August 28, 2017

1930. The New York Times on the Demagogic "German Mussolini"

The Nazi Movement Festers in Germany
"Adolf Hitler at a Nazi rally in Weimar, Germany, October 1930" (source)
This article is part of a series of posts on how newspapers covered the rise of fascism.

From The New York Times, September 21, 1930:
His Fiery Oratory Has Won Men of All Classes to Support Doctrine of "National Bolshevism"
When on the night of Nov. 9, 1923, Adolph Hitler, assisted by General Erich Ludendorff, launched his abortive revolution against Berlin in the Rathskeller of the City Hall in Munich, a Gargantuan outburst of laughter resounded throughout Germany. The "revolution" collapsed before it could get under way. Adolf Hitler became the nation's political clown.

Deserted soon thereafter even by his own followers, at odds with his chief supporter Ludendorff, and facing trial and imprisonment for conspiracy against the State, there appeared to be nothing in store for Hitler but oblivion. He was tried and sentenced to five years' imprisonment. Of this he served only one year. The German Republic, in its feeling of security and with a magnanimity not often displayed by governments toward conspirators who seek its destruction, released him, making him a present of four years of life which otherwise he would have had to spend behind the bars.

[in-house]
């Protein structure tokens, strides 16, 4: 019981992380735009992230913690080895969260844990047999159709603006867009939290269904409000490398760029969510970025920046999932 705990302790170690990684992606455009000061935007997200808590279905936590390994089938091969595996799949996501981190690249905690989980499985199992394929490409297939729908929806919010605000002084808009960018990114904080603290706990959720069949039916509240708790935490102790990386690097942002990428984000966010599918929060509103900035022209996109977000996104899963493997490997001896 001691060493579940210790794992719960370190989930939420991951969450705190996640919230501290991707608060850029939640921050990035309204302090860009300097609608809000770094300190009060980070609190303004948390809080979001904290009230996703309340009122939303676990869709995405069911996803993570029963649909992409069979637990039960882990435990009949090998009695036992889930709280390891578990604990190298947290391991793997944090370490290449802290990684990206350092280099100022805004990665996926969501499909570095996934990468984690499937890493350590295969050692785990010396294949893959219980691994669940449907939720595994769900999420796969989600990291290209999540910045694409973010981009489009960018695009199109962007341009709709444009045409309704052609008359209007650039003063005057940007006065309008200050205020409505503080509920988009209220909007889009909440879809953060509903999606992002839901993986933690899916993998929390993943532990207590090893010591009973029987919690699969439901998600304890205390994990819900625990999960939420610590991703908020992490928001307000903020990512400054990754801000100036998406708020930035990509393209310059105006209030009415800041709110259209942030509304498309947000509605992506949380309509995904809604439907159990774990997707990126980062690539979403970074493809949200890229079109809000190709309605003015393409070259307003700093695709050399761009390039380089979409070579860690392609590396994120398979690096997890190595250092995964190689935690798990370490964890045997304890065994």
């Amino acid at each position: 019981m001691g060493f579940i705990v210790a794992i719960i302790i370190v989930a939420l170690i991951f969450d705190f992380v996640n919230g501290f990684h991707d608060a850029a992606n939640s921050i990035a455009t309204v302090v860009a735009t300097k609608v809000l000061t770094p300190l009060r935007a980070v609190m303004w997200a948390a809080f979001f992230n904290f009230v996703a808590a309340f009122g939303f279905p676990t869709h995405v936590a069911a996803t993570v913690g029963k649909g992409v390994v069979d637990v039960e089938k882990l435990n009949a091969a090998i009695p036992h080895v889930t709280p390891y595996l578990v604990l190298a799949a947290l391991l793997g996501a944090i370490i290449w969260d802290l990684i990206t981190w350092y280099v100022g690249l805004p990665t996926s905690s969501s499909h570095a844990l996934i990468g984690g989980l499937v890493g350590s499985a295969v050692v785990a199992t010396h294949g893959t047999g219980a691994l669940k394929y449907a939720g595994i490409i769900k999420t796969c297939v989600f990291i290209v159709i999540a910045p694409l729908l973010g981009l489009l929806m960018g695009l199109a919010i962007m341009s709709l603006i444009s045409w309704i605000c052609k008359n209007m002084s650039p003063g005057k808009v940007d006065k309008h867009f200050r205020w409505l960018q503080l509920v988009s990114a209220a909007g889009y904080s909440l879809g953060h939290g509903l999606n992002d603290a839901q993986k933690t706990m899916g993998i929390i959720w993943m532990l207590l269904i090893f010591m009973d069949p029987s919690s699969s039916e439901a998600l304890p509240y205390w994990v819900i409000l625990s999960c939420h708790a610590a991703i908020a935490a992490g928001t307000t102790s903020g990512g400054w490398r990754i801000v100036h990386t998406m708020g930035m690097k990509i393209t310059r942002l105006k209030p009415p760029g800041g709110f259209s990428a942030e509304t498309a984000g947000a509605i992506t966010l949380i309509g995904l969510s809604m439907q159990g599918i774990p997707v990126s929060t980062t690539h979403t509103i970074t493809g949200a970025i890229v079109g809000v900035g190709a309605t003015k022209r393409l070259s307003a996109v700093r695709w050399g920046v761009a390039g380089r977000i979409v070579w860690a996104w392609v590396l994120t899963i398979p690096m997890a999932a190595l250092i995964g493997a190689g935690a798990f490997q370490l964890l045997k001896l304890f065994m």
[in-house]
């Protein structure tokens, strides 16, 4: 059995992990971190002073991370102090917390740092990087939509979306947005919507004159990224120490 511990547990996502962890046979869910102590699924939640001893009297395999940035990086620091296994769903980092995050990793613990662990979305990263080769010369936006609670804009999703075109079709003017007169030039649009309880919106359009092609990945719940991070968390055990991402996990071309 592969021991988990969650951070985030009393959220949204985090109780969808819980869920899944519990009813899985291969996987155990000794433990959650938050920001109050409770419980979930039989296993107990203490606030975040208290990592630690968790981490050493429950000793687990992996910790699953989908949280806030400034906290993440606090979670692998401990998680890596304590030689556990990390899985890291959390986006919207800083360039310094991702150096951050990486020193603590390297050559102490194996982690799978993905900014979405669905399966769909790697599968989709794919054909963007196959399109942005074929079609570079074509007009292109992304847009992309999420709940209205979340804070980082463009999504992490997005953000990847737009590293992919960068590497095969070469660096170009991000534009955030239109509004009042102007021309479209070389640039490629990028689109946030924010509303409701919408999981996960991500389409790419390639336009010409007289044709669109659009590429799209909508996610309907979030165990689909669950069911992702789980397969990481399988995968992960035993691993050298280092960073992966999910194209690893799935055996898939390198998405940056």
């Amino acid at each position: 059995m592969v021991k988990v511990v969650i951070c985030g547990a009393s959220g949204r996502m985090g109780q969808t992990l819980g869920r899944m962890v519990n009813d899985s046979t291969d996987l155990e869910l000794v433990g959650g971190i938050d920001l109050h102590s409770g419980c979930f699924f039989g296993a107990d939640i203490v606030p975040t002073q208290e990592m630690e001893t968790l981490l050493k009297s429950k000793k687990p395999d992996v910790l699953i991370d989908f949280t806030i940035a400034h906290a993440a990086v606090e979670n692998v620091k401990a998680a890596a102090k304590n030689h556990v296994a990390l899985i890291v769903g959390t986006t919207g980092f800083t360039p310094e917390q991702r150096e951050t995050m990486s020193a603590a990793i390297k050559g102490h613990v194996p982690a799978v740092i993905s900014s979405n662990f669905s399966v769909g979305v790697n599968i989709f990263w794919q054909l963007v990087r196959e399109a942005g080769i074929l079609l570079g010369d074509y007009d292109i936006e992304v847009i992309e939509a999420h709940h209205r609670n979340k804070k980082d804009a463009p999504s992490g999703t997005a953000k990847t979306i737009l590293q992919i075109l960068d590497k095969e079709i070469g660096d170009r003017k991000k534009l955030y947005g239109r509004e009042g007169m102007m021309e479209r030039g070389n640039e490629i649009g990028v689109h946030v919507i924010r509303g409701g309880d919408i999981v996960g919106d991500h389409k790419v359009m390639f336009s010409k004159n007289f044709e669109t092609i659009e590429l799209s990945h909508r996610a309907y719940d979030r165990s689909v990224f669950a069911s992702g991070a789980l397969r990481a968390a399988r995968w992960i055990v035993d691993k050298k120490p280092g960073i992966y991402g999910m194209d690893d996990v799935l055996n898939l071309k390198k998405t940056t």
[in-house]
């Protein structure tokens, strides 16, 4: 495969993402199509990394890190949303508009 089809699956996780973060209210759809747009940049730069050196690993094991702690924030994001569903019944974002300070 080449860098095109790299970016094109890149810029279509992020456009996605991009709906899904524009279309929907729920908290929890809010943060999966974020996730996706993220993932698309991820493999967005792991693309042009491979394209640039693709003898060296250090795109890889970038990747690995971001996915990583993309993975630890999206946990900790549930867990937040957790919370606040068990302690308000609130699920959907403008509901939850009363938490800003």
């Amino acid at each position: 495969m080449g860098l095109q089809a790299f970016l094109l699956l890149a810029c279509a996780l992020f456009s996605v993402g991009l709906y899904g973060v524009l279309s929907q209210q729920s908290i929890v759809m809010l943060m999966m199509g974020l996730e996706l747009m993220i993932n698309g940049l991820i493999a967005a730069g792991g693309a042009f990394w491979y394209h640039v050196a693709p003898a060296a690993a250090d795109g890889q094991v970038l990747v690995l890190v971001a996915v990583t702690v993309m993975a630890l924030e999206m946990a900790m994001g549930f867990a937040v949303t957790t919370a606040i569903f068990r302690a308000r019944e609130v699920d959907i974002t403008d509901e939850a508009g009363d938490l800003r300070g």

Hitler took good advantage of these four years. Today, five years after his release from prison, he stands as the leader of the second strongest political party in Germany, challenging the very life of the republic. Acknowledged leader of German youth, he is hailed by millions as the German Mussolini, come to free Germany from domestic depression and the foreign yoke. When, some time in the middle of next month, the new Reichstag chosen on Sept. 14 assembles in the gray pile facing the Platz der Republic, no less than 107 Fascists, members of the National Socialist Workers' Party—Hitler's party—will occupy seats in the legislative assembly.

Spectacular Rise to Power